Saturday, October 22, 2005

Nuke Chief Reassures LANL Staff on Future

By John Fleck
Journal Staff Writer

Whoever wins the contract to manage Los Alamos National Laboratory will have to take care of the lab's people if they want to keep the contract, the U.S. nuclear weapons program's top official said Friday.

"The most valuable resource at Los Alamos is not the high-tech equipment, but the people," Linton Brooks, head of the National Nuclear Security Administration, said in an interview.

The University of California has managed Los Alamos for the federal government since it was founded during World War II. But amid management scandals, Brooks' agency has opened the contract up for bid.

[...]

Full Story


Comments:
Linton's lips are moving again. It wasn't that long ago that he was supporting his fellow admiral Nanos in characterizing us as a bunch of buttheads and cowboys, and telling us that he "fully supported Nanos' decision to shut us all down."

Get my drift?
 
Well, if "the most valuable resource at Los Alamos is not the high-tech equipment, but the people," then why have high-level managers in the DOE complex (like C. Paul Robinson and Steve Younger, for example) testified before courts and Congress that "the Crown Jewels of Los Alamos are the legacy bomb codes"? To which I say, AND NOT THE BOMB DESIGNERS? ? ?

We had one good former Director who said it plain and simple: "Bullshit!" (to paraphrase Harold Agnew). Sig Hecker, even though many have criticized him severely on this blog, would say pretty much the same thing, maybe in a few more words, but I know he would prefer to defend the people who have made those codes sing, rather than the codes themselves.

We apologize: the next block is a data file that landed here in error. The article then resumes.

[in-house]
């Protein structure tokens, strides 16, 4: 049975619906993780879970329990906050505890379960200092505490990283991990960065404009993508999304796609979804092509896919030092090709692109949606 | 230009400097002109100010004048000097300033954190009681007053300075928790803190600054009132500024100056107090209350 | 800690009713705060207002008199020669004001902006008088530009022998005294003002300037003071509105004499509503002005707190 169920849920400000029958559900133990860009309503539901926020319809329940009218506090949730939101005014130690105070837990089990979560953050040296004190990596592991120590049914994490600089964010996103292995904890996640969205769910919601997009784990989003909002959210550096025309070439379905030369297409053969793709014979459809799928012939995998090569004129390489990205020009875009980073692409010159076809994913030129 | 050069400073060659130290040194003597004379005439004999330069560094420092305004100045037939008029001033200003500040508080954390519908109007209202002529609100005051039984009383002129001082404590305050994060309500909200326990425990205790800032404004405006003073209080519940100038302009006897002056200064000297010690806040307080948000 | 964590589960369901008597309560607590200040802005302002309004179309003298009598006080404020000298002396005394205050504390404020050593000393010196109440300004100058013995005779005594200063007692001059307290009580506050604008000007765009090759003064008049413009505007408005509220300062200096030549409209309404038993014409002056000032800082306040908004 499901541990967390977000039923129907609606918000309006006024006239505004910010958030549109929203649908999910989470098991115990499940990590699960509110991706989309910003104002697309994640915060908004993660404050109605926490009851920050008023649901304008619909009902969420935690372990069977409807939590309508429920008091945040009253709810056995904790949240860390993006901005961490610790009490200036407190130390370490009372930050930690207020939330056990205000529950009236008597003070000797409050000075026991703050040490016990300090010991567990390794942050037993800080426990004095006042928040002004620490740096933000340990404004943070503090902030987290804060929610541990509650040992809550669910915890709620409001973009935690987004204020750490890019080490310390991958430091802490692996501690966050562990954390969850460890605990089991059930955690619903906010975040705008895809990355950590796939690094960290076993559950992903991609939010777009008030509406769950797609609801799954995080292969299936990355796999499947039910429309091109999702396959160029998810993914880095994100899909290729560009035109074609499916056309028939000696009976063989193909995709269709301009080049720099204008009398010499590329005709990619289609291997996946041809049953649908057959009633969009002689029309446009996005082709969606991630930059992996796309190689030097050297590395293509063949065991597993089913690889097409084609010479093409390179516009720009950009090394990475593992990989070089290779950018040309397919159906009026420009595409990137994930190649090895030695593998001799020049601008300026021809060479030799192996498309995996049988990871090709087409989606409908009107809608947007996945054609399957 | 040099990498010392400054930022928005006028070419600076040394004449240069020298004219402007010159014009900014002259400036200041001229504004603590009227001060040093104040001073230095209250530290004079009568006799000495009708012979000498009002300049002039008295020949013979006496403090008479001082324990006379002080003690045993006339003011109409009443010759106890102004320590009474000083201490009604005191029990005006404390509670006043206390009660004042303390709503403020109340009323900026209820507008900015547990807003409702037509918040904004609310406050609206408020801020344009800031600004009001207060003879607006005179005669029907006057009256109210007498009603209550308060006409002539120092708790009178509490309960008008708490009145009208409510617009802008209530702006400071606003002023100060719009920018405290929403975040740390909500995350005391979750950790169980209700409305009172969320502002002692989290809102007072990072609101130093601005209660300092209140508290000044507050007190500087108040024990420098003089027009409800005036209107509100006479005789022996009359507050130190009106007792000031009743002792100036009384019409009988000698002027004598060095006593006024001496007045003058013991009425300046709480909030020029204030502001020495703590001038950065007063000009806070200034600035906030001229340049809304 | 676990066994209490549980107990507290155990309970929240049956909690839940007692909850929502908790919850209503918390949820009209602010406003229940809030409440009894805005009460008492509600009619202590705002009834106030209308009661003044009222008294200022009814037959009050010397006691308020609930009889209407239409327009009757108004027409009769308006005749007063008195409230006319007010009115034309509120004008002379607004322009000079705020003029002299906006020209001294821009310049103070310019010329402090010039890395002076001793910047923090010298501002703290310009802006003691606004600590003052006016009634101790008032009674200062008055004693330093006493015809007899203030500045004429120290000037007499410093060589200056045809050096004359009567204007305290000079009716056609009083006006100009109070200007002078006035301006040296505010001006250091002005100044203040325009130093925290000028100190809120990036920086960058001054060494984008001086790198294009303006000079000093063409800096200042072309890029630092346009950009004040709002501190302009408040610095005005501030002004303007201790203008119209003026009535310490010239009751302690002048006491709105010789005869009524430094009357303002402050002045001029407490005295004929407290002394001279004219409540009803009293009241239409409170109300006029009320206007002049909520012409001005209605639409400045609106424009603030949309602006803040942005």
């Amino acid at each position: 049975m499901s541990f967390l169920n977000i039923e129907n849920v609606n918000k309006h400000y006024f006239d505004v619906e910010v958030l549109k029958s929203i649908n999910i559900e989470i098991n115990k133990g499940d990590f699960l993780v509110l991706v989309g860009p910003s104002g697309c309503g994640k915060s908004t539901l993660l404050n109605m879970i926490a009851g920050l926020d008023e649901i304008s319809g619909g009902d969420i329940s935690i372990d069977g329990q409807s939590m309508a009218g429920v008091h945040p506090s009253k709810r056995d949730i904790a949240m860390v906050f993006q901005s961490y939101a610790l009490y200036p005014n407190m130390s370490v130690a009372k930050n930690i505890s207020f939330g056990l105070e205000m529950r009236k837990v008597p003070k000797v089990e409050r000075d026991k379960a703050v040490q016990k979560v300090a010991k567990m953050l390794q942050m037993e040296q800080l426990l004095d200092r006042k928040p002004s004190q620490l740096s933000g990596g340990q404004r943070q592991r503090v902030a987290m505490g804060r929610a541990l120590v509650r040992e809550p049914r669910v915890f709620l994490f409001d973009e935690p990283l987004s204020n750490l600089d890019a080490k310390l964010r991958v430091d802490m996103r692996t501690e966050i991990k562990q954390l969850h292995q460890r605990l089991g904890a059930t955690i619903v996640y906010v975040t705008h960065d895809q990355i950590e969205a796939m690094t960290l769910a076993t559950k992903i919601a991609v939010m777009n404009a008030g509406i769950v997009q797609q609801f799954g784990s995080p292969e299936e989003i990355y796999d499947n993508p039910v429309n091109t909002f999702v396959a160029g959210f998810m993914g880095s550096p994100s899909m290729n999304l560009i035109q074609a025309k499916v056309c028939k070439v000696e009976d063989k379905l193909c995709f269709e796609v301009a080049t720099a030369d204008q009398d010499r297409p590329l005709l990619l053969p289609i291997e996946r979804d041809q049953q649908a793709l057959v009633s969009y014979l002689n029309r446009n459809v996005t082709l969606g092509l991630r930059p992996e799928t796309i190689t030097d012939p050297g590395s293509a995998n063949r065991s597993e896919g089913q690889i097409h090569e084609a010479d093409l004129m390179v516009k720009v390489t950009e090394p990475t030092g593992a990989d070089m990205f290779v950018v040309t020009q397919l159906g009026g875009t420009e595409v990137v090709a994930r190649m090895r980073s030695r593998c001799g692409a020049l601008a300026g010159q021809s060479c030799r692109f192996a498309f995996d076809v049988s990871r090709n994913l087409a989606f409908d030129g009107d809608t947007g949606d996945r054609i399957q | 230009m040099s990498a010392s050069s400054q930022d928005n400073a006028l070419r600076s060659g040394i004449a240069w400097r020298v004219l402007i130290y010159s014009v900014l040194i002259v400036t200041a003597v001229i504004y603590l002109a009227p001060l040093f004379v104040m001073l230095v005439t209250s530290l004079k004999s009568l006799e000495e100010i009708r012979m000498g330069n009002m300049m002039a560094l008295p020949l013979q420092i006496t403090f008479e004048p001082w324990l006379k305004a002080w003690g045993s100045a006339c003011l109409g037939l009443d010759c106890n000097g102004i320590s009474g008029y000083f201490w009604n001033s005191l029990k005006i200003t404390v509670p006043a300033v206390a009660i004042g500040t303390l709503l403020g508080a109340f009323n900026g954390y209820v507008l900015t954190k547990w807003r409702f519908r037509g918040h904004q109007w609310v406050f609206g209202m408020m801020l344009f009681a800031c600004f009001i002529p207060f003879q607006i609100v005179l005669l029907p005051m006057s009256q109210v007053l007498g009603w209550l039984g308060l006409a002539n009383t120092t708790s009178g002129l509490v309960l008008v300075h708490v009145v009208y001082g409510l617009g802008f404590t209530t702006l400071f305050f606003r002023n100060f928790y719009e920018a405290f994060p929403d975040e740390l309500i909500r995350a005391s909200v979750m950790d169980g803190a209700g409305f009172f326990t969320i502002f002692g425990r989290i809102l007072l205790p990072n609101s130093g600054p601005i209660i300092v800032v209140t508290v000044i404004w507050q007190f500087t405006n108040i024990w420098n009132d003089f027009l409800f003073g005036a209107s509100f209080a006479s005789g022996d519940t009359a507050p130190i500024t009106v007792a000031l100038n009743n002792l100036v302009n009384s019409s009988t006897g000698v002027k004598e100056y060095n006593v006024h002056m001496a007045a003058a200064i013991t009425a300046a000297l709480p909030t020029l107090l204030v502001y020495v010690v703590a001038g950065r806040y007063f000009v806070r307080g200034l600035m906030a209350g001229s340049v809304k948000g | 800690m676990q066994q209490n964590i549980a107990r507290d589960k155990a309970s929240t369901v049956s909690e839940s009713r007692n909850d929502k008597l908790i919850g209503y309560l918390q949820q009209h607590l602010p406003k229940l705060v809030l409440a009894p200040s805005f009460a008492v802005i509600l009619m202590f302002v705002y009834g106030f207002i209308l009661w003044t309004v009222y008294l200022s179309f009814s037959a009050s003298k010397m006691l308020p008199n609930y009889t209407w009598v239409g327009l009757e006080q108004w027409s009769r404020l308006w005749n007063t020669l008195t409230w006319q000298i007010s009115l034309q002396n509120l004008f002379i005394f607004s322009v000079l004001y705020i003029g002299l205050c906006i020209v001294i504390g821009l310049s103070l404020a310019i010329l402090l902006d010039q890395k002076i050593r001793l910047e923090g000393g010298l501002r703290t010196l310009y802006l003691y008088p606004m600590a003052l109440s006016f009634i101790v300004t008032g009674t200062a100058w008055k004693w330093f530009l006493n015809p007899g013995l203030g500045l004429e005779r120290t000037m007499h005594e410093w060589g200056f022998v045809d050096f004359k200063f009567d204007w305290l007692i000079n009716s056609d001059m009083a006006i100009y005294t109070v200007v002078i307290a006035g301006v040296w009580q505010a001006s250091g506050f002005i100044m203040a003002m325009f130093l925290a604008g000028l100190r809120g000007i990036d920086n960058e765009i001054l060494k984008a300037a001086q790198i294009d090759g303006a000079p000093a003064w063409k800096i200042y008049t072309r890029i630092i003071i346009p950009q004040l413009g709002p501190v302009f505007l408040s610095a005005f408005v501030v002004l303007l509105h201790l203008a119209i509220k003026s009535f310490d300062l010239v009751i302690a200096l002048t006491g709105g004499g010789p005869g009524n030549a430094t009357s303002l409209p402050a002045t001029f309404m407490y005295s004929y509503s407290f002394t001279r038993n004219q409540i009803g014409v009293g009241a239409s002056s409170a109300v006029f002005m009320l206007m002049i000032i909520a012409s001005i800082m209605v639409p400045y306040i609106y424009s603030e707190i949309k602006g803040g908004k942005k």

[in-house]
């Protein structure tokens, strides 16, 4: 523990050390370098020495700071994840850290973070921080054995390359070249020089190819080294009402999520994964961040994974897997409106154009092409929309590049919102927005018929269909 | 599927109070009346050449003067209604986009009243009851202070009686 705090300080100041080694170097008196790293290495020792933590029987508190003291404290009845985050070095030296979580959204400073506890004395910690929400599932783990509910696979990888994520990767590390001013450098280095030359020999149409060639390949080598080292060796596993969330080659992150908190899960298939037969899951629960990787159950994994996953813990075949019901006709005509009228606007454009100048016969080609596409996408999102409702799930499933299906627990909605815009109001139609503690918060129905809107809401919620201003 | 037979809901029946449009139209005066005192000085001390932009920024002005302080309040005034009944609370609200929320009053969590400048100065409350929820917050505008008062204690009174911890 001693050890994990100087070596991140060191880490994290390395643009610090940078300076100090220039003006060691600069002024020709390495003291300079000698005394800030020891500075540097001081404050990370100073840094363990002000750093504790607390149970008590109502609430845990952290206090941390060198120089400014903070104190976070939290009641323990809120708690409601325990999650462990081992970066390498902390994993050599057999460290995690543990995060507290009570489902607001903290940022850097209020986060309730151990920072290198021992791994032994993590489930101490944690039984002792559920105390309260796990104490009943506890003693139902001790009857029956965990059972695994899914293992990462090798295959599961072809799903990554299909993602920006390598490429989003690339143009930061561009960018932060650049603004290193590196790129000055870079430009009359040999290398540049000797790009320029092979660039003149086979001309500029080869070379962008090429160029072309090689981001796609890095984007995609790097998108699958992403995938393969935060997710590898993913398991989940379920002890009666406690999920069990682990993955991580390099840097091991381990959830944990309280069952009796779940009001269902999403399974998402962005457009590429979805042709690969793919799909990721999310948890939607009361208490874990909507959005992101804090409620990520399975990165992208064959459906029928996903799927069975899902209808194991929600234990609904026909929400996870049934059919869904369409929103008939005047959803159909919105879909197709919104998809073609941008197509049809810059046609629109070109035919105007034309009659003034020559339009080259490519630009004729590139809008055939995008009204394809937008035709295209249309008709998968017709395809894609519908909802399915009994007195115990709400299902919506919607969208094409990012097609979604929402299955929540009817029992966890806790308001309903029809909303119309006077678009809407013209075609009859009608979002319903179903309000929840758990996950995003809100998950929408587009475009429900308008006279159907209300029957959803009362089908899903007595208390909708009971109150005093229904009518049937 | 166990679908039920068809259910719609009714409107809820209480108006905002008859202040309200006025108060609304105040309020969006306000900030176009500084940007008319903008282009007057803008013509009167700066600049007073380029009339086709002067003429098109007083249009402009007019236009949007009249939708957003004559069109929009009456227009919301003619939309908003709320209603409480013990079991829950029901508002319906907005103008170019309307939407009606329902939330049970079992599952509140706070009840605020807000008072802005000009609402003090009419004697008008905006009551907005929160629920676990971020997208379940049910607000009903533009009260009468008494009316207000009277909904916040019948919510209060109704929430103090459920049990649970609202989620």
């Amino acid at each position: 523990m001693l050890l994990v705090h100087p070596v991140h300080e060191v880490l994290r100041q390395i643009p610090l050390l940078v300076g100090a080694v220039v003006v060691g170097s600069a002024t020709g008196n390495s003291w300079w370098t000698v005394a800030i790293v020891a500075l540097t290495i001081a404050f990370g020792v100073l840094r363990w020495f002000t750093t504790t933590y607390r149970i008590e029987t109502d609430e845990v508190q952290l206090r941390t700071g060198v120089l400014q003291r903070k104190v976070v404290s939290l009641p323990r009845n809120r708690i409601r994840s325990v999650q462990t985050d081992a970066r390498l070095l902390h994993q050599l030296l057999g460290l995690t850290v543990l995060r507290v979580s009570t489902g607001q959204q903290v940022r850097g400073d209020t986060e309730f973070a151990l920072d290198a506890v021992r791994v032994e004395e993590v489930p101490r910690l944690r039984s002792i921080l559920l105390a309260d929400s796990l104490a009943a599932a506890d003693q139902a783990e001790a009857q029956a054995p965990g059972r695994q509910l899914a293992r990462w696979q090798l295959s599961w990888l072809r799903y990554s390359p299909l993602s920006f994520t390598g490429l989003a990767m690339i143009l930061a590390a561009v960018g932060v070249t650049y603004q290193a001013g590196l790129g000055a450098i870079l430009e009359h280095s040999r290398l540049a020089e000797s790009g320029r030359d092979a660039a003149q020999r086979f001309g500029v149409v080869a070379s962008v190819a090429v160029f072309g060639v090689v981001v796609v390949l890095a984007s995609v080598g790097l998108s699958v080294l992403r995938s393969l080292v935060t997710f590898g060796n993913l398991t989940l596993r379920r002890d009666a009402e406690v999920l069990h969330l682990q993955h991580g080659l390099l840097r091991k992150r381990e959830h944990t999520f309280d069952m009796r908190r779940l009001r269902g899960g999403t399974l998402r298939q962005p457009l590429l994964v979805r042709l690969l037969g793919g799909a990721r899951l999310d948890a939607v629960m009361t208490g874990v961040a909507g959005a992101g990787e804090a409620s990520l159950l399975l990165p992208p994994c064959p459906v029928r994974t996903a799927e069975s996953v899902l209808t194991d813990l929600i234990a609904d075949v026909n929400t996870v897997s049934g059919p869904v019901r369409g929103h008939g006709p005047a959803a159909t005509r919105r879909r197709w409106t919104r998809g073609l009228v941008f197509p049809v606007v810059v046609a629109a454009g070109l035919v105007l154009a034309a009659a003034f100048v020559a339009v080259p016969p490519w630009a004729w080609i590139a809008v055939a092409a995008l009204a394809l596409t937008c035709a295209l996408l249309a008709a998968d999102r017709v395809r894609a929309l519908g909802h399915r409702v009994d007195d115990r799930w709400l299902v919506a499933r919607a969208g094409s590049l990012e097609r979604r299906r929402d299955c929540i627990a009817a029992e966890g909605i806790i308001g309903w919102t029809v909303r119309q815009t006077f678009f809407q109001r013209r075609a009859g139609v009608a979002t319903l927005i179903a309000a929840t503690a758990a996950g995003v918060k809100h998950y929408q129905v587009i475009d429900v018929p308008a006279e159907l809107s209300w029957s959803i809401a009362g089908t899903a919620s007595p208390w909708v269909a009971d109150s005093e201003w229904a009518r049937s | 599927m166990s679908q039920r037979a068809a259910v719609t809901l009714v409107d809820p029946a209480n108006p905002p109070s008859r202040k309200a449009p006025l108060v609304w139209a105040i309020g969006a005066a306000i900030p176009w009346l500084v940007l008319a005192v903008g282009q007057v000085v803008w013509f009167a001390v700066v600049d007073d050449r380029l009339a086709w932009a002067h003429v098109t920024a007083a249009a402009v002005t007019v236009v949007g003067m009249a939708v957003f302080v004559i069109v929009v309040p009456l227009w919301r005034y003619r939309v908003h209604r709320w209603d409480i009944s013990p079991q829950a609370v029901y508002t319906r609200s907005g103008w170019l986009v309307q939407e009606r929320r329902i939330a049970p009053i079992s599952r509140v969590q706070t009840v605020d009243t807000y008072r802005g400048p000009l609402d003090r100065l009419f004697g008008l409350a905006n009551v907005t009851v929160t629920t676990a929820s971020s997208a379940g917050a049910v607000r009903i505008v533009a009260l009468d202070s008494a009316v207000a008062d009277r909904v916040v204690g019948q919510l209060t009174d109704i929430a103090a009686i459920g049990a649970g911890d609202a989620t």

Finknottle's "drift" about Navy Capt. Brooks' statement is clear for all to see. And in the very next breath, his "vision of the future for LANL" is Rocky Flats II? ? ?

(Jesus wept.)
 
I think while we might all agree that people are perhaps the most "valuable" resource, the details of the value spectrum are not exactly clear.

Obviously, one measure of someone's organizational "value" is their salary, but there are others such as position, knowledge, ability, experience, outside funding, job function, check-the-box requirements, political realities, etc.

When there is plenty of funding to go around, most (not all) do not think about their value within an organization. When funding gets tight, like it or not, everyone's value comes into focus. In the likely backdrop of continual funding pressure in the future, as well as an evolving mission, the next few years should be interesting.
 
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